A comic tale by Jane Austen in Volume the First, the collection of juvenilia she preserved, which she had written between the ages of 12 and 18. Amelia Webster is in the form of letters, a common genre at the time (and one she was later to try more seriously in Love and Friendship and Lady Susan), but as usual with Jane, completely taking the piss out of the convention. Amelia and her girlfriend write tiny letters and cut off abruptly when there is no room left on the paper. One lover proposes a secret tryst for their letters in a hollow oak (obliging his lady to walk many miles); another is a secret admirer - through a telescope. They all end happily married after these little seven letters of intrigue.

Amelia Webster

an interesting and well written Tale
is dedicated by Permission
to
Mrs Austen
by
Her humble Servant
The Author



Letter the first
To Miss Webster

My dear Amelia

You will rejoice to hear of the return of my amiable Brother from abroad. He arrived on Thursday, and never did I see a finer form, save that of your sincere freind

Matilda Hervey


Letter the 2d
To H. Beverley Esquire

Dear Beverley

I arrived here last Thursday and met with a hearty reception from my Father, Mother and Sisters. The latter are both fine Girls--particularly Maud, who I think would suit you as a Wife well enough. What say you to this? She will have two thousand Pounds and as much more as you can get. If you don't marry her you will mortally offend

George Hervey


Letter the 3d
To Miss Hervey

Dear Maud

Beleive me I'm happy to hear of your Brother's arrival. I have a thousand things to tell you, but my paper will only permit me to add that I am yr affect Freind

Amelia Webster


Letter the 4th
To Miss S. Hervey

Dear Sally

I have found a very convenient old hollow oak to put our Letters in; for you know we have long maintained a private Correspondence. It is about a mile from my House and seven from yours. You may perhaps imagine that I might have made choice of a tree which would have divided the Distance more equally--I was sensible of this at the time, but as I considered that the walk would be of benefit to you in your weak and uncertain state of Health, I preferred it to one nearer your House, and am yr faithfull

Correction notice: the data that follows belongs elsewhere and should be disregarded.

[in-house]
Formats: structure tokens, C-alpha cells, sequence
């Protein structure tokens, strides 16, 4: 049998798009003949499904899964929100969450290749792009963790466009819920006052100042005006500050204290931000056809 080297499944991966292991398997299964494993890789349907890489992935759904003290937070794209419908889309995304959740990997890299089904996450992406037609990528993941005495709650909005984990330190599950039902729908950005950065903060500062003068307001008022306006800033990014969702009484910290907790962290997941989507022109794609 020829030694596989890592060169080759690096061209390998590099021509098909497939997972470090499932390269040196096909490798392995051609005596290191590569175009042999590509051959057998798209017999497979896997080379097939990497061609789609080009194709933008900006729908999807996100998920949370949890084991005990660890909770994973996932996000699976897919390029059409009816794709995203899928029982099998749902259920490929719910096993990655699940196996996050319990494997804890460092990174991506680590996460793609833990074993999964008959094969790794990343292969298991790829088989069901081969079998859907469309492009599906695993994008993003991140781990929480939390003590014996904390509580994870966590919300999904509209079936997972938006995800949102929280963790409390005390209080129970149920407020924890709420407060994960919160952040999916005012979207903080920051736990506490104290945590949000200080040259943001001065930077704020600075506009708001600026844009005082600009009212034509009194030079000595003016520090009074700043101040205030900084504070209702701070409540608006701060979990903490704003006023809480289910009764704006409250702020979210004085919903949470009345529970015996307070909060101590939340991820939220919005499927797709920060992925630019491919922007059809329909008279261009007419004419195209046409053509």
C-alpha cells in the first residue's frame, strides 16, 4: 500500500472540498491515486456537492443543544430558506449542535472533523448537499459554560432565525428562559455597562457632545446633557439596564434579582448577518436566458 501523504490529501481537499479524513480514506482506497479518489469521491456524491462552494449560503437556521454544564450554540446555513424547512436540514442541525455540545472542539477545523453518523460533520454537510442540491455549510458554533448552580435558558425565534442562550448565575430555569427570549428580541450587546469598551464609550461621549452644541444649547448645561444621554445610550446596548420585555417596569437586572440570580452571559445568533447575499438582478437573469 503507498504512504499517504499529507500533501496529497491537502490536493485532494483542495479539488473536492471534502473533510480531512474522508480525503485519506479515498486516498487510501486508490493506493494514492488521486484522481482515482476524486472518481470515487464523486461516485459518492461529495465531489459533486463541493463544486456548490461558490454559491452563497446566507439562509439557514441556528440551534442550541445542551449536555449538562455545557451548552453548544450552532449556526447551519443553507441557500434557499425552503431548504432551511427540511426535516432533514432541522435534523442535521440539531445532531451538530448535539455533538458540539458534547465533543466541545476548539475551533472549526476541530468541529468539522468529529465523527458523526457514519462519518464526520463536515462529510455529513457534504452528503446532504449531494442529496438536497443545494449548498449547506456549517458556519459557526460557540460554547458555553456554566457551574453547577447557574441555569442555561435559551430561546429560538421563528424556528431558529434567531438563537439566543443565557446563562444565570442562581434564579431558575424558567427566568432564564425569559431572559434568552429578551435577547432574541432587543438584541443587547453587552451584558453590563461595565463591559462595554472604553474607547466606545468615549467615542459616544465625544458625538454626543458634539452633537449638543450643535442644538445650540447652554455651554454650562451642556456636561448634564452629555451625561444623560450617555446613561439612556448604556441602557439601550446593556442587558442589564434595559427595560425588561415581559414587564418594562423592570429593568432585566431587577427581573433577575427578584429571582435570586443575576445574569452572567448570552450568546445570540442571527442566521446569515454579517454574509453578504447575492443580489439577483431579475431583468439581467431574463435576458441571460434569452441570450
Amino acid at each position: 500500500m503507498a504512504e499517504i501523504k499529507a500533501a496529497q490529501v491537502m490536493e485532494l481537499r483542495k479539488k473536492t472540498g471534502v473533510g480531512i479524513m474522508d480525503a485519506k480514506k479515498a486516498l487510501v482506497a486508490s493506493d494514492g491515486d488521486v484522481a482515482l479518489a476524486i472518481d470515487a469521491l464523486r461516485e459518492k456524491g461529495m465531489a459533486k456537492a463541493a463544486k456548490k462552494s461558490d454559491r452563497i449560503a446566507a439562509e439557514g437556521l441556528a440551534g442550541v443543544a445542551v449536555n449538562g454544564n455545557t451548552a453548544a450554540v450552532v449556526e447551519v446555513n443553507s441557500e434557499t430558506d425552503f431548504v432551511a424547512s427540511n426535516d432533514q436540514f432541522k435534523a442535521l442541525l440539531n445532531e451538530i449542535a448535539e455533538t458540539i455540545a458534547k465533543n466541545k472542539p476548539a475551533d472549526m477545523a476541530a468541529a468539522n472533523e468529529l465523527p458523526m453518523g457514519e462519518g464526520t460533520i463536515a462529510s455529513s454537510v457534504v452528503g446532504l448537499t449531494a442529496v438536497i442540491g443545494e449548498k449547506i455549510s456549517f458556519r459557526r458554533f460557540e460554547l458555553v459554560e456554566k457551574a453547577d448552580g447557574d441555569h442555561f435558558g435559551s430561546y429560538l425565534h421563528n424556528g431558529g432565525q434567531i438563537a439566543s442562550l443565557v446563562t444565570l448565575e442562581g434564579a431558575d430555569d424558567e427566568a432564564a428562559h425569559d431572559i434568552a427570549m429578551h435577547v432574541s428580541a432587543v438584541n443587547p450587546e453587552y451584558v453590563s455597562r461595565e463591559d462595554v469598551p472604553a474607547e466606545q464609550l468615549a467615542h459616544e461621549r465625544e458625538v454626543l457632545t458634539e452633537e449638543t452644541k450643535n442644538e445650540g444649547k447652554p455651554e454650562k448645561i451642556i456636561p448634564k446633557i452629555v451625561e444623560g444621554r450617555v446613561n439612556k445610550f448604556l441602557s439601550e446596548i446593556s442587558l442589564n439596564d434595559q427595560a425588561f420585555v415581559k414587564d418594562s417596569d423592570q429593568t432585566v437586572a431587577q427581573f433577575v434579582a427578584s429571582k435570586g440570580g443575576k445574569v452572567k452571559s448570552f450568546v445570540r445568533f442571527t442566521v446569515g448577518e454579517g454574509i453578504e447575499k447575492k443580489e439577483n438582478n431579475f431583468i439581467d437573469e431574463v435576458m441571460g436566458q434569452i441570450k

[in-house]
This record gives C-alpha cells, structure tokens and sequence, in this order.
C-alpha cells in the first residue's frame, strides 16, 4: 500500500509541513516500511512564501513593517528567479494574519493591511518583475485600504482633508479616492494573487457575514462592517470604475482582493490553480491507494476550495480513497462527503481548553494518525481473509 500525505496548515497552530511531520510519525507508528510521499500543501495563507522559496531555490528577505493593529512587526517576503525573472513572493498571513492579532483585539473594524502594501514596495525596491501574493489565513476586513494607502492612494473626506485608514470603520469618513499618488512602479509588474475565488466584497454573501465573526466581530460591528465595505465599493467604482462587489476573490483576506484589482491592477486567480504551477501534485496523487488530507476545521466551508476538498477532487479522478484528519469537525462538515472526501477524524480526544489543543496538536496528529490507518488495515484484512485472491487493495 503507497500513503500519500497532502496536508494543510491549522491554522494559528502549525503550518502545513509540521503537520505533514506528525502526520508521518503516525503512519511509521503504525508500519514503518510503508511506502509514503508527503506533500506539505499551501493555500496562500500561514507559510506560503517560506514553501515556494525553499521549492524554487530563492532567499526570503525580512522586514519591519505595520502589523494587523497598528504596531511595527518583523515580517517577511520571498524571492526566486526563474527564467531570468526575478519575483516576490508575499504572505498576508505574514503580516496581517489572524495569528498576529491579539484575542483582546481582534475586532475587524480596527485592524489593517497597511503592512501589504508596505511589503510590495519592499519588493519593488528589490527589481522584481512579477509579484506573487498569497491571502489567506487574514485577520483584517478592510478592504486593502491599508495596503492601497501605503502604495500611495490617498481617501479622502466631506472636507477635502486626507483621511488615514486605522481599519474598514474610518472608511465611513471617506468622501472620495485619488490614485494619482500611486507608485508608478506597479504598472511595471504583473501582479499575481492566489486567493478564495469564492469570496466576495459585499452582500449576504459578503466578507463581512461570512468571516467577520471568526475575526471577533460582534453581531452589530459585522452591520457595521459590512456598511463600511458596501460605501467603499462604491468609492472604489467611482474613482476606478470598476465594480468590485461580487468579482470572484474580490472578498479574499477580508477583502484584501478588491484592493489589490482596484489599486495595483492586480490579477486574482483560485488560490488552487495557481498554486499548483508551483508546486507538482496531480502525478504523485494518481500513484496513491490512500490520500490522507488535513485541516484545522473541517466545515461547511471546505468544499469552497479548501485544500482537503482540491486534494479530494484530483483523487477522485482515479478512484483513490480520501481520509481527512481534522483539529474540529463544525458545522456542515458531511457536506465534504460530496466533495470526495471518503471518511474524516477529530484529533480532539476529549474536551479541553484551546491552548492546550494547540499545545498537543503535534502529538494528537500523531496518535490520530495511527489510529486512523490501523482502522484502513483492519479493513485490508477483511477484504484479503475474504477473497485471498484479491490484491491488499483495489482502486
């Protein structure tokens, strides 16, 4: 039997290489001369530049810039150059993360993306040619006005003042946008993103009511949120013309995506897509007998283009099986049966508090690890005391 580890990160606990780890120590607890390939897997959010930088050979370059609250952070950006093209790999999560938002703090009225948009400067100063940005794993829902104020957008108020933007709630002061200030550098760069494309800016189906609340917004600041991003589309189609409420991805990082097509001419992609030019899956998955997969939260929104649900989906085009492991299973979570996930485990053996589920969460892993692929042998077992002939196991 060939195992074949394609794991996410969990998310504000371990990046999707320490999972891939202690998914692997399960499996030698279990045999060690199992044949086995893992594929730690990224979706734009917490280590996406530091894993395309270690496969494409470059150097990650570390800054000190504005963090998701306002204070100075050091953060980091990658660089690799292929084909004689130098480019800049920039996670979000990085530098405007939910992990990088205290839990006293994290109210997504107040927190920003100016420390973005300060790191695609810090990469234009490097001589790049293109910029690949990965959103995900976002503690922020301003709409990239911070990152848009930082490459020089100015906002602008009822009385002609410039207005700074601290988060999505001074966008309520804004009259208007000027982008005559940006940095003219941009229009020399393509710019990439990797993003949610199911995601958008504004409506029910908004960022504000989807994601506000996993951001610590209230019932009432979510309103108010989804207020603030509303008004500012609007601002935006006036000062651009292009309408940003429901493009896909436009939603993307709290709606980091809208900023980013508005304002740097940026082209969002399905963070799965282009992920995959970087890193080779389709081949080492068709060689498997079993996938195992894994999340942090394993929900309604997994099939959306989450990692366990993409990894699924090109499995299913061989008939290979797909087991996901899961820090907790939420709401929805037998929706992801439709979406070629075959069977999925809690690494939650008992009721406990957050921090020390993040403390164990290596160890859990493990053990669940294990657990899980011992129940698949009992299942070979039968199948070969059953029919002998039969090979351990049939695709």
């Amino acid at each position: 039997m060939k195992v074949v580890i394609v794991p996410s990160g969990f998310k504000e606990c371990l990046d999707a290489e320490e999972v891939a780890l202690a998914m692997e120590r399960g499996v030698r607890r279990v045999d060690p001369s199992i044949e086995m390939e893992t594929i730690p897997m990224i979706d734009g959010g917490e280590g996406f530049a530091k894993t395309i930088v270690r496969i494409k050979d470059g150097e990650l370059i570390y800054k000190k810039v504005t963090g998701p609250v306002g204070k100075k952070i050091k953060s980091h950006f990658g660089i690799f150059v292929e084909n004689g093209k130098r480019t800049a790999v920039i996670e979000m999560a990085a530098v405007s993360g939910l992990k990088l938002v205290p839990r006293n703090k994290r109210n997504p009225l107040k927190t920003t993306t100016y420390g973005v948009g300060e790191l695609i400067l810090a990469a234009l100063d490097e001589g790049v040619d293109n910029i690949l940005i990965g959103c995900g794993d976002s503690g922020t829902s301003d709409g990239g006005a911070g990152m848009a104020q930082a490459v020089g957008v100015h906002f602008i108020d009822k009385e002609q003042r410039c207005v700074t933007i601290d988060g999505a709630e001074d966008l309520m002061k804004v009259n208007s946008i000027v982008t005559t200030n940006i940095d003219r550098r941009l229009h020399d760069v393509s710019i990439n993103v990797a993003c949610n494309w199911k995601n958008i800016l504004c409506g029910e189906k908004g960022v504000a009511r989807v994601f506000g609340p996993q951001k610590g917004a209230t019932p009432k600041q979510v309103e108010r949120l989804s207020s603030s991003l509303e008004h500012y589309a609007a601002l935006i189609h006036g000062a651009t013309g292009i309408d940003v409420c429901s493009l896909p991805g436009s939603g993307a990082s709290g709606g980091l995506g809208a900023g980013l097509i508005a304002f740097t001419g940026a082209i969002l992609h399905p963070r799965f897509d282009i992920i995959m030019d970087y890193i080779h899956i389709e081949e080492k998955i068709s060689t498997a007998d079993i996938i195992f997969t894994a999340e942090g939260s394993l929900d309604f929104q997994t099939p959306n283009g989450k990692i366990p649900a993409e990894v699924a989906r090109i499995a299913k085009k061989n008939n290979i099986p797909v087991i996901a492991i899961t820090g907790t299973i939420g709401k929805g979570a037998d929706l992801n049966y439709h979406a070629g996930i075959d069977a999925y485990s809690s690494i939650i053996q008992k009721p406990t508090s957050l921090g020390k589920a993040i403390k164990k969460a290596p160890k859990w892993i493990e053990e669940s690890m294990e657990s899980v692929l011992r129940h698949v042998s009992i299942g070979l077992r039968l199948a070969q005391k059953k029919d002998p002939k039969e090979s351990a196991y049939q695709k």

Benjamin Bar


Letter the 5th
To Miss Hervey

Dear Maud

I write now to inform you that I did not stop at your house in my way to Bath last Monday.--I have many things to inform you of besides; but my Paper reminds me of concluding; and beleive me yr ever &c.

Amelia Webster


Letter the 6th
To Miss Webster

Saturday

Madam

An humble Admirer now addresses you.--I saw you lovely Fair one as you passed on Monday last, before our House in your way to Bath. I saw you thro' a telescope, and was so struck by your Charms that from that time to this I have not tasted human food.

George Hervey


Letter the 7th
To Jack

As I was this morning at Breakfast the Newspaper was brought me, and in the list of Marriages I read the following.

'George Hervey Esqre to Miss Amelia Webster.'
'Henry Beverley Esqre to Miss Hervey'
&
'Benjamin Bar Esqre to Miss Sarah Hervey'.
yours, Tom

Finis

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